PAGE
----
Procurement: Porking the C-130J


August 18, 2006: The group " Citizens Against Government Waste" released their 2006 Pig Book, and cited the proposal to spend $591 million for eight C-130J cargo planes in Fiscal Year 2006 as an example of pork. The group claimed that the Defense Department did not want the aircraft. However, as is the case when a special -interest group pushing for an agenda, CAGW has omitted some facts that would tend to refute their claims. In this case, the alleged pork is not only very useful, but it lets DOD (department of Defense) get good use out of its money - and saves a lot of time, money, capabilities, and hassle down the road.
It is true that the initial Fiscal Year 2006 defense budget cancelled the C-130J. However, in May, 2005, Defense Secretary Donald Rumsfeld changed his mind, and submitted a request to continue production. This was after the Air Force grounded nearly 100 C-130Es because their wings were found to suffer "severe fatigue." At least a dozen of those planes, which first entered service in 1962. Last month, the Department of Defense ordered four more C-130Js as part of a supplemental bill - in addition to a Fiscal Year 2007 request for nine more planes. The Air Force requests indicate that the C-130J is a wanted airplane. Aircrews have been enthusiastic about the new plane.
Its performance also supports Rumsfeld's change of heart. The C-130J has greater range (2962 kilometers to 2314 for the C-130E), a higher ceiling (28,000 feet to 19,000 feet), a better top speed (671 kilometers per hour to 555), and requires fewer aircrew (three as opposed to five). The stretched version of the C-130J, known as the C-130J-30 or CC-130J, added even more range (3889 kilometers) and a larger payload (44,500 pounds) while suffering slight decreases in speed and operational ceiling.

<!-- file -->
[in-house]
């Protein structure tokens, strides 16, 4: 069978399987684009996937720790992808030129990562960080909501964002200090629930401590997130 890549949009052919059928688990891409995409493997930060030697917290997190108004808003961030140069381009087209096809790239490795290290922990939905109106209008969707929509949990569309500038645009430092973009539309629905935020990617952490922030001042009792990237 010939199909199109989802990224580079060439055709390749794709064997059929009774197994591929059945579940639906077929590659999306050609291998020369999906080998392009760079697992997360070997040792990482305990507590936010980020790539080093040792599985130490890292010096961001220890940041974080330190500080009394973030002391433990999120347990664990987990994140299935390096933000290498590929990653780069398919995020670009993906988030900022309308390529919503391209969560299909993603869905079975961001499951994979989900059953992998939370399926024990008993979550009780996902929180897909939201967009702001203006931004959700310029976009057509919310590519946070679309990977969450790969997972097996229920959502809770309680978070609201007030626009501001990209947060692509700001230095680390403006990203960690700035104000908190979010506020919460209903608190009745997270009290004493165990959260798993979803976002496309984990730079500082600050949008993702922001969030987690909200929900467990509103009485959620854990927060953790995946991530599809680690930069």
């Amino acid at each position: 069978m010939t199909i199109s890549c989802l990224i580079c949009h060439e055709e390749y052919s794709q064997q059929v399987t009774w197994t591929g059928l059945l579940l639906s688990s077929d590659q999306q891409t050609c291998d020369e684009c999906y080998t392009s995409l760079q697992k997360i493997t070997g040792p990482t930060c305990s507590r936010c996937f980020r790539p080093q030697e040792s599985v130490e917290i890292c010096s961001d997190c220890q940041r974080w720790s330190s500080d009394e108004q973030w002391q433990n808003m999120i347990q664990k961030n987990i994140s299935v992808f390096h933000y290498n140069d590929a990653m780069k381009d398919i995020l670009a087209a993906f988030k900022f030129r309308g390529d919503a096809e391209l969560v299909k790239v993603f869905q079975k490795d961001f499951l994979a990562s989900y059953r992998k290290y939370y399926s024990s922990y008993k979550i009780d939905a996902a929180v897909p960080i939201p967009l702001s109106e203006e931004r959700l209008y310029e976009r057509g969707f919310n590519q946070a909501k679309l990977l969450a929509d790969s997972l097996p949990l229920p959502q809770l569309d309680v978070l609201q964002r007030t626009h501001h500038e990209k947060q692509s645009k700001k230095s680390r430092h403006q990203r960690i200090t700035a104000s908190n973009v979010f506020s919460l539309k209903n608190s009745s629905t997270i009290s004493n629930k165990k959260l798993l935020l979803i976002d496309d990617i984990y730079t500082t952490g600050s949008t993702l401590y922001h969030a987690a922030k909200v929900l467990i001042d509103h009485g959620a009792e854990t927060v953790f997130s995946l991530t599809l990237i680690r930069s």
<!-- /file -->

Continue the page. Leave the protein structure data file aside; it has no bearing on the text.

In essence, the C-130J is not pork, as CAGW claims. Instead, it is a very capable transport aircraft that the Air Force wants. This is one reason why this spending is good for the country. The other reason is that it kept the production line open. When a production line shuts down, a number of things happen. The workers who run the line are either re-assigned or they retire. Companies that once provided parts for the production line re-tool or go out of business. The equipment is often shifted to another production line, or it is destroyed (as Boeing did with the MD-11 production line). When a production line goes away, restoring it is difficult at best, and often an impossible task.
CAGW's misleading listing of the C-130J spending as pork does both the Air Force and the taxpayers a disservice. The Air Force faces a problem in that it has a number of cargo aircraft that are not getting any younger. Yet replacing old aircraft is expensive, and that makes aircraft procurement a target for budget hawks, who in this case are being penny-wise, but pound-foolish. - Harold C. Hutchison (


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